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My wife to France; from whence, set forth in pomp,
Queen. And must we be divided ? must we part?
from heart. Queen. Banish us both, and send the king with North. That were some love, but little policy. Queen. Then whither he goes, thither let me go?
K. Rich. So two, together weeping, make one Weep thou for me in France, I for thee here; Better far off, than near, be ne'er the near'. Go, count thy way with sighs; I, mine with groans.
Queen. So longest way shall have the longest K. Rich. Twice for one step I'll
way being short, And piece the way out with a heavy heart. Come, come, in wooing sorrow, let's be brief, Since, wedding it, there is such length in grief. One kiss shall stop our mouths, and dumbly part; Thus give I mine, and thus I take thy heart.
[They kiss. Queen. Give me mine own again ; 'twere no good
part, To take on me to keep and kill thy heart.
[Kiss again. So, now I have mine own again, begone, That I may strive to kill it with a groan. K. Rich. We make woe wanton with this fond
delay : Once more, adieu ; the rest let sorrow say.
2 Allhallows, i.e. All-saints, Nov. 1.
A Room in the Duke of York's Palace.
Enter York, and his Duchess. Duch. My lord, you told me, you would tell the
York. Where did I leave ?
At that sad stop, my lord, Where rude misgovern'd hands, from windows' tops, Threw dust and rubbish on king Richard's head. York. Then, as I said, the duke, great Boling
broke, Mounted upon a hot and fiery steed, Which his aspiring rider seem'd to know, With slow, but stately pace, kept on his course, While all tongues cried — God save thee Boling
men, After a well-grac'd actor leaves the stage, Are idly bent on him that enters next, Thinking his prattle to be tedious :
Even so, or with much more contempt, men's
eyes Did scowl on Richard ; no man cried, God save him; No joyful tongue gave him his welcome home: But dust was thrown upon his sacred head ; Which with such gentle sorrow he shook off, His face still combating, with tears and smiles, The badges of his grief and patience, That, had not God, for some strong purpose, steel'd The hearts of men, they must perforce have melted, And barbarism itself have pitied him. But Heaven hath a hand in these events ; To whose high will we bound our calm contents. To Bolingbroke are we sworn subjects now, Whose state and honour I for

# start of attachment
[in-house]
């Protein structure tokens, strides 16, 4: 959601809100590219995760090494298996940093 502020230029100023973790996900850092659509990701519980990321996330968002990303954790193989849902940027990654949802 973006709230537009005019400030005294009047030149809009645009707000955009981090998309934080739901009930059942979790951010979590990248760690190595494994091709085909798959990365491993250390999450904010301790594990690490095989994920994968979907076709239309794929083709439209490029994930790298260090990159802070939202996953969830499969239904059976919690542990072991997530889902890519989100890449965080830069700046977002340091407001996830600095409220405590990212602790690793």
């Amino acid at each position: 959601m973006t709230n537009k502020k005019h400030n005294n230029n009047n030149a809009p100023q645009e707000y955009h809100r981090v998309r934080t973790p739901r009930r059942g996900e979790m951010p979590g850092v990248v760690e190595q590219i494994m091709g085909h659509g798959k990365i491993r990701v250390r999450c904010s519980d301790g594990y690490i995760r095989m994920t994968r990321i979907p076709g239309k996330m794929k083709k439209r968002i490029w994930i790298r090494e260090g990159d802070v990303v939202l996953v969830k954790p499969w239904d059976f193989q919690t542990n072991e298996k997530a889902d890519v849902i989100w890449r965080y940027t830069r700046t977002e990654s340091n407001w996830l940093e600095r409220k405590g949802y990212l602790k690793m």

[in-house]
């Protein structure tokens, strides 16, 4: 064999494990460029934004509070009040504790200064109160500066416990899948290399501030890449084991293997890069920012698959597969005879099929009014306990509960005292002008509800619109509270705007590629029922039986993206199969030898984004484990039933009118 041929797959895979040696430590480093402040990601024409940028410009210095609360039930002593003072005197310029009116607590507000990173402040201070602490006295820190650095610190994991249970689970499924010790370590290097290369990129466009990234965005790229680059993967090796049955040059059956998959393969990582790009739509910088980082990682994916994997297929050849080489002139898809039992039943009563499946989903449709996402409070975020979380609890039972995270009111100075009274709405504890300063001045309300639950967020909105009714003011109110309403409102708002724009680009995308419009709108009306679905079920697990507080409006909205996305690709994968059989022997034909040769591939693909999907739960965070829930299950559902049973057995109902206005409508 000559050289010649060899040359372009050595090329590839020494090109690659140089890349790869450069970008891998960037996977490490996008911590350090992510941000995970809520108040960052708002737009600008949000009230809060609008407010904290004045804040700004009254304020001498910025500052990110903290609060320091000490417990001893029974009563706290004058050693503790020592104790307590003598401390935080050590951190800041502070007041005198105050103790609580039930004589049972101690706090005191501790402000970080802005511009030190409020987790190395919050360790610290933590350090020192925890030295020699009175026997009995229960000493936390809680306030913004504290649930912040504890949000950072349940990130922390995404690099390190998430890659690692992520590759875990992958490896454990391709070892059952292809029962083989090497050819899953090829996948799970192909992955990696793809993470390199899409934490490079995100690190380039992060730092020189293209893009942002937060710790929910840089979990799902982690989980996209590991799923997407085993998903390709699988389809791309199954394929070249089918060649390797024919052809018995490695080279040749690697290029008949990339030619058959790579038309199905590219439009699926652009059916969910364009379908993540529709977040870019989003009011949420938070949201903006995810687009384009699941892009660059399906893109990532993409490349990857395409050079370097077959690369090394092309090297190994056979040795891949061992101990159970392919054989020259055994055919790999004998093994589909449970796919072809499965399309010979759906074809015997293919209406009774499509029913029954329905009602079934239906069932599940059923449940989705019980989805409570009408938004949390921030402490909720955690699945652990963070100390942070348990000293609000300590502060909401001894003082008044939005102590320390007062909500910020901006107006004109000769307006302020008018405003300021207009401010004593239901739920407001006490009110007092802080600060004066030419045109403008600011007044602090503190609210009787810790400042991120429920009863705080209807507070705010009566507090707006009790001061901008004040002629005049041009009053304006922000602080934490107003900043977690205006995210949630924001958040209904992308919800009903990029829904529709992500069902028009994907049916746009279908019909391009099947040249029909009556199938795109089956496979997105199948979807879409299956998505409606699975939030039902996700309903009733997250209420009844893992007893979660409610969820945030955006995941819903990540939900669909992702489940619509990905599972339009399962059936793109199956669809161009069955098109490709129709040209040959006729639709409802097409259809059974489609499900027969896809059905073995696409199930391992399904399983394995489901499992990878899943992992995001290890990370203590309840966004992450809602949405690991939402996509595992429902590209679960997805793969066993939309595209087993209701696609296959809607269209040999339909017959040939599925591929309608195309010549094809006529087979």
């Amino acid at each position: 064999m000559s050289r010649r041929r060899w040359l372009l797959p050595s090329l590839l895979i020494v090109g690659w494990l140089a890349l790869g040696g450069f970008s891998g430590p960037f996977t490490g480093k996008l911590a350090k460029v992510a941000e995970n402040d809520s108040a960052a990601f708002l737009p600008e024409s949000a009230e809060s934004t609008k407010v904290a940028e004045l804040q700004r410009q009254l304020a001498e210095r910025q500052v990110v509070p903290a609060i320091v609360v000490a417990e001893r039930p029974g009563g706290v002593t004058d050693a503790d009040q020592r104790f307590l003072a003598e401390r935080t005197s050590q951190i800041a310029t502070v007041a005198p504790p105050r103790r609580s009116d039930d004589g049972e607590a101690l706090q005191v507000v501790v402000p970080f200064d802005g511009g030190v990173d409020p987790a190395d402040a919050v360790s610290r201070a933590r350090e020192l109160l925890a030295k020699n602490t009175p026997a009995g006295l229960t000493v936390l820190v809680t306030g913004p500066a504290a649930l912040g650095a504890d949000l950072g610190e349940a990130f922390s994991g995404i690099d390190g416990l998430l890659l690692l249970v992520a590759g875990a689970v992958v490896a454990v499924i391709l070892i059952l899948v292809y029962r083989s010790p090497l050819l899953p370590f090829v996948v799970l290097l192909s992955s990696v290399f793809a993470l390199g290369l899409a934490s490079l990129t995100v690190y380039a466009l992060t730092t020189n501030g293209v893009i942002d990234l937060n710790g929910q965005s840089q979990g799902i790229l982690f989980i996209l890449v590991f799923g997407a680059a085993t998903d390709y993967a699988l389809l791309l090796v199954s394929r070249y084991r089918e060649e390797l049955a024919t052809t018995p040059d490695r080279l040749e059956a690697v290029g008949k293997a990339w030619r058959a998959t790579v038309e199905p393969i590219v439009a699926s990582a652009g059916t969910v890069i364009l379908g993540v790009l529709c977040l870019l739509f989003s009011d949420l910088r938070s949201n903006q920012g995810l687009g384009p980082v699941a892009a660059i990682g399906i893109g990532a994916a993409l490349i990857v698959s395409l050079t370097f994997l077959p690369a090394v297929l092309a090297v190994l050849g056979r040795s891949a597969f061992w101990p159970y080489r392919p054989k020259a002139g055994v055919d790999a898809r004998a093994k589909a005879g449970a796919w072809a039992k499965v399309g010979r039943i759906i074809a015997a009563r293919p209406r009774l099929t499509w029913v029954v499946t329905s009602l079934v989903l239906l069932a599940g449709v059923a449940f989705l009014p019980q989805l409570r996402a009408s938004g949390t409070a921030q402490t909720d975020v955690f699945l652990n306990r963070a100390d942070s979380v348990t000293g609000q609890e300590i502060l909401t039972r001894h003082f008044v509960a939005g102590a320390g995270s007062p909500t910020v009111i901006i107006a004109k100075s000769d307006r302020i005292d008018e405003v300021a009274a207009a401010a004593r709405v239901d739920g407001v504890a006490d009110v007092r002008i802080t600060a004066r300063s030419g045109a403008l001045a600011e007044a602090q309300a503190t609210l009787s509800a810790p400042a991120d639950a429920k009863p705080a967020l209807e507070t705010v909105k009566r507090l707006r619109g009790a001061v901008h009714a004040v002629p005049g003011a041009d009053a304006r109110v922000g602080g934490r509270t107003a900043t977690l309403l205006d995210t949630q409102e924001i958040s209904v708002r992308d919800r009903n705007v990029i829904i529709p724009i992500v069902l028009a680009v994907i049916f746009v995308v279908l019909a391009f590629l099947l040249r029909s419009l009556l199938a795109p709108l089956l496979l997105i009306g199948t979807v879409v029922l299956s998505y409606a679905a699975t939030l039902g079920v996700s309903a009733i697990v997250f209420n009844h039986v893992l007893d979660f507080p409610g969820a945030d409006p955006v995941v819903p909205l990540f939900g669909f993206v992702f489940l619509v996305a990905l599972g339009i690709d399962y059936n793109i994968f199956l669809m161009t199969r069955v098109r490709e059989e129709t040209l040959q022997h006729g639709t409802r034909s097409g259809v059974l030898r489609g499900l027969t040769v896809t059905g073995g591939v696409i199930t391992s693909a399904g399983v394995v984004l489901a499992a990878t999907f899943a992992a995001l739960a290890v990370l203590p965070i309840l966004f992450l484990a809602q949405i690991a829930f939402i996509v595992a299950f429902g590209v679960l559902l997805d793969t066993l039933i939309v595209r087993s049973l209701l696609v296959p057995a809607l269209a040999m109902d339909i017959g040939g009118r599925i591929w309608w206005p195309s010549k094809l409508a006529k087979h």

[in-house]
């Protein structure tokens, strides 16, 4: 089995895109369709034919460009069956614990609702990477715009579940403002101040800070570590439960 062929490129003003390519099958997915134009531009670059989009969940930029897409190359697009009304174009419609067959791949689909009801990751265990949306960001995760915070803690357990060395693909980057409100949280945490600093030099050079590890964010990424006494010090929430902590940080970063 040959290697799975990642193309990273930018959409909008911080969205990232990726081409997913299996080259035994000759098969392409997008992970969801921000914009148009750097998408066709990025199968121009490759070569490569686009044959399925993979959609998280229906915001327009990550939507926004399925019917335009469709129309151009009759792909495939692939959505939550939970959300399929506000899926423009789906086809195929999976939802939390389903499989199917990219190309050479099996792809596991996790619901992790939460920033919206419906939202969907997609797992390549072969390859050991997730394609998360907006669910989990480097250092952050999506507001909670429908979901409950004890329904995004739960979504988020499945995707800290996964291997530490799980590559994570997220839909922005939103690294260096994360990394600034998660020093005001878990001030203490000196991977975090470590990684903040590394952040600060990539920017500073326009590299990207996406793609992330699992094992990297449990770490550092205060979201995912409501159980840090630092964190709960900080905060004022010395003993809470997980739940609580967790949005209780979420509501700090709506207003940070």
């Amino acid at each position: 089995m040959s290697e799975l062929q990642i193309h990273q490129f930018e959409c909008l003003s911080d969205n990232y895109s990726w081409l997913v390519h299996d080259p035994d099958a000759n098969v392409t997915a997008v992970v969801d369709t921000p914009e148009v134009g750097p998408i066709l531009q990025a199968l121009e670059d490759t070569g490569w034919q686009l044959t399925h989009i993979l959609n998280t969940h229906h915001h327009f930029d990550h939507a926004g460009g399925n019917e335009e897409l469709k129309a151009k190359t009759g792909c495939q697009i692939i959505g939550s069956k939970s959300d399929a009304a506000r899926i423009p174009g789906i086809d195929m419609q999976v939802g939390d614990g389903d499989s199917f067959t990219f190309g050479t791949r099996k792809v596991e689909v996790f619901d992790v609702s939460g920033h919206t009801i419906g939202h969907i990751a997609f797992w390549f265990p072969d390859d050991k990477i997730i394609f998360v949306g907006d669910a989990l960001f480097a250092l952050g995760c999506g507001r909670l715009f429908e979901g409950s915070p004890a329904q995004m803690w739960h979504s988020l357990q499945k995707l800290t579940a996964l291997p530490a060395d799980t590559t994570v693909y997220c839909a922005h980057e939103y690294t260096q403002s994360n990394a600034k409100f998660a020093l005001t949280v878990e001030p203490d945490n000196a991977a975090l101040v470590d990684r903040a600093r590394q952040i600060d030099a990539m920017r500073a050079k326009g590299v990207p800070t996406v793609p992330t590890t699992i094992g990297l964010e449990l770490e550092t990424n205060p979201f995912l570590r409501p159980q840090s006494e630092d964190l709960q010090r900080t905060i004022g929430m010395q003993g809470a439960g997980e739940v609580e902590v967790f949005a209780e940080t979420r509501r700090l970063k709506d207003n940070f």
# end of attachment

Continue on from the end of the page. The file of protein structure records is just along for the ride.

Aumerle that was ;
now, That strew the green lap of the new-come spring ?
Aum. Madam, I know not, nor I greatly care not: Heaven knows, I had as lief be none, as one. York. Well, bear you well in this new spring of
you be cropp'd before you come to prime, What news from Oxford ? hold those justs 3 and
triumphs? Aum. For aught I know, my lord, they do. York. You will be there, I know. Aum. I purpose so. York. What seal is that, that hangs without thy
3 Tilts and tournaments.
Yea, look'st thou pale ? let me see the writing.
Aum. My lord, 'tis nothing.
No matter then who sees it : I will be satisfied, let me see the writing.
Aum. I do beseech your grace to pardon me;
York. Which for some reasons, sir, I mean to see.
fear ? 'Tis nothing but some bond that he is enter'd into For gay apparel, 'gainst the triumph day. York. Bound to himself? what doth he with a
[Snatches it, and reads. Treason! foul treason! villain ! traitor! slave! Duch. What is the matter, my
lord ? York. Ho! who is within there? [Enter a Servant.] Saddle
Duch. Why, what is it, my lord ?
[Exit Servant. Duch.
What's the matter ?
What is the matter,
Thy life answer!
Re-enter Servant, with Boots. York. Bring me my boots, I will unto the king. Duch. Strike him, Aumerle, - Poor boy, thou
art amaz’d: Hence, villain ; never more come in my sight. —
[To the Servant. York. Give me my boots, I say.
Duch. Why, York, what wilt thou do?
York. Thou fond mad woman,
He shall be none; We'll keep him here: Then what is that to him ?
Hadst thou groan’d for him, As I have done, thou’dst be more pitiful.
York. Make way, unruly woman. [Exit. Duch. After, Aumerle ; mount thee upon his
Spur, post; and get before him to the king,